For about twelve years in Olney, from Cowper’s arrival in 1767 until Newton’s departure to London in 1780, William Cowper had a most remarkable pastor. John Newton was a warm and genial man, a Church of England minister, evangelical and Calvinistic in doctrine, and exceptionally skilled in the care of souls.

William Jay was convinced that Newton was exactly the man Cowper needed: ‘Some have thought the divine [i.e. Newton] was hurtful to the poet. How mistaken were they! He was the very man, of all others, I should have chosen for him … His views of the gospel were most free and encouraging. He had the tenderest disposition; and always judiciously regarded his friend’s depression and despondency as a physical effect, for the removal of which he prayed’.

Newton and his wife, together with the church in Olney, employed every means at their disposal to help this sensitive and wounded soul.

Prayer and hospitality

Newton ministered to the poet first of all by prayer. In 1770, at the time when Cowper’s brother was seriously ill, Newton assured him: ‘Prayer is made both for him and you among us publicly and from house to house’. Another letter assured Cowper: ‘You are remembered by me, not only jointly with the people, but statedly in the family and in secret; and, indeed, there are not many hours in the day when I do not feel your absence and the occasion of it’. In a further letter he added: ‘Prayer is made without ceasing among us, for you and your brother … I have just arisen from my knees, to take the pen in hand’.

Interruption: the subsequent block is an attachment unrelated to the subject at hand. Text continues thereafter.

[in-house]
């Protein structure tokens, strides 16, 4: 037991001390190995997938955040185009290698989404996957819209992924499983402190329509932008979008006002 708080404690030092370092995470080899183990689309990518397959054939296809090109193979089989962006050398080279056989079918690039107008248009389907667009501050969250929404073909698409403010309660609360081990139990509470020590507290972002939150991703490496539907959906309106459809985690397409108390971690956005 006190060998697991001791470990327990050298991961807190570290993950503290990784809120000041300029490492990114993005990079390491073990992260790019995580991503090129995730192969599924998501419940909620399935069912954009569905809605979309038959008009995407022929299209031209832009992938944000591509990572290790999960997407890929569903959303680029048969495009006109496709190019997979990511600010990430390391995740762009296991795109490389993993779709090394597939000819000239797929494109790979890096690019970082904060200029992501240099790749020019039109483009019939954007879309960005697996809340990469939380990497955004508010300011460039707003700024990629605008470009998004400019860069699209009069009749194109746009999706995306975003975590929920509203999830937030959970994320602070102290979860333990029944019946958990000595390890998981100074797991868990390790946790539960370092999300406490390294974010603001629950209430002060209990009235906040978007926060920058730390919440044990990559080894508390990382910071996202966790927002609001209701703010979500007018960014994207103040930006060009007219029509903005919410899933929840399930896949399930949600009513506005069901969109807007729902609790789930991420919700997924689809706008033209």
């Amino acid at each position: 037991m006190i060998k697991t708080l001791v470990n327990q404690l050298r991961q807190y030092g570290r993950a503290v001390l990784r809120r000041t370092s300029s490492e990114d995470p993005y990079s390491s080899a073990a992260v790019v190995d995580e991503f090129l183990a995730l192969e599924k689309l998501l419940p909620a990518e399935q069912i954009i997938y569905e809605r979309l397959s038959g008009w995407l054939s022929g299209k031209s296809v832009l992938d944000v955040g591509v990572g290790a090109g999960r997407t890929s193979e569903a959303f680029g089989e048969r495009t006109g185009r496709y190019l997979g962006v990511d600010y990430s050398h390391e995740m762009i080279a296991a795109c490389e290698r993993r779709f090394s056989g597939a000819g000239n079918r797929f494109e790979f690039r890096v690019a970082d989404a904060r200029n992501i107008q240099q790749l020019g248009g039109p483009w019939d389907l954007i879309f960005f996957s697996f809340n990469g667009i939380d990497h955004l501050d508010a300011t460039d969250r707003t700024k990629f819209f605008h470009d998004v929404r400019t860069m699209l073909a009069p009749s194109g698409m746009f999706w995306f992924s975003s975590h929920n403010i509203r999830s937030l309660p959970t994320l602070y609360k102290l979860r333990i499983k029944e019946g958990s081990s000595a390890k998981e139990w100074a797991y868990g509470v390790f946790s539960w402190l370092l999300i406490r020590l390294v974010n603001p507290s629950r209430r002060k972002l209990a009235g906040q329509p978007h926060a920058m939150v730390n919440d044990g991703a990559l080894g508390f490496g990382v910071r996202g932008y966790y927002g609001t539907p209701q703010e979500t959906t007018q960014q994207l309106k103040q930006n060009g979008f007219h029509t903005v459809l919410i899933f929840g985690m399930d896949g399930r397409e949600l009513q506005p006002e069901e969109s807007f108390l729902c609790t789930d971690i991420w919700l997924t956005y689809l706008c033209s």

1773 saw the onset of Cowper’s deep and lasting despair. There were times when his needs were so absorbing that Newton could hardly attend to anything else. On 12 April, the annual fair day, Cowper retreated to the Vicarage to evade the noise. In the event, nothing could persuade him to leave, and John and Mary Newton cared for him in their own home for more than a year.


Secondly, Newton was a friend to Cowper. They met while Cowper was resident with the Unwin family in Huntingdon. Morley Unwin had suffered a fatal fall from his horse. Newton was travelling home, exhausted after a long tour of the country, and visited and comforted Mrs Unwin and Cowper.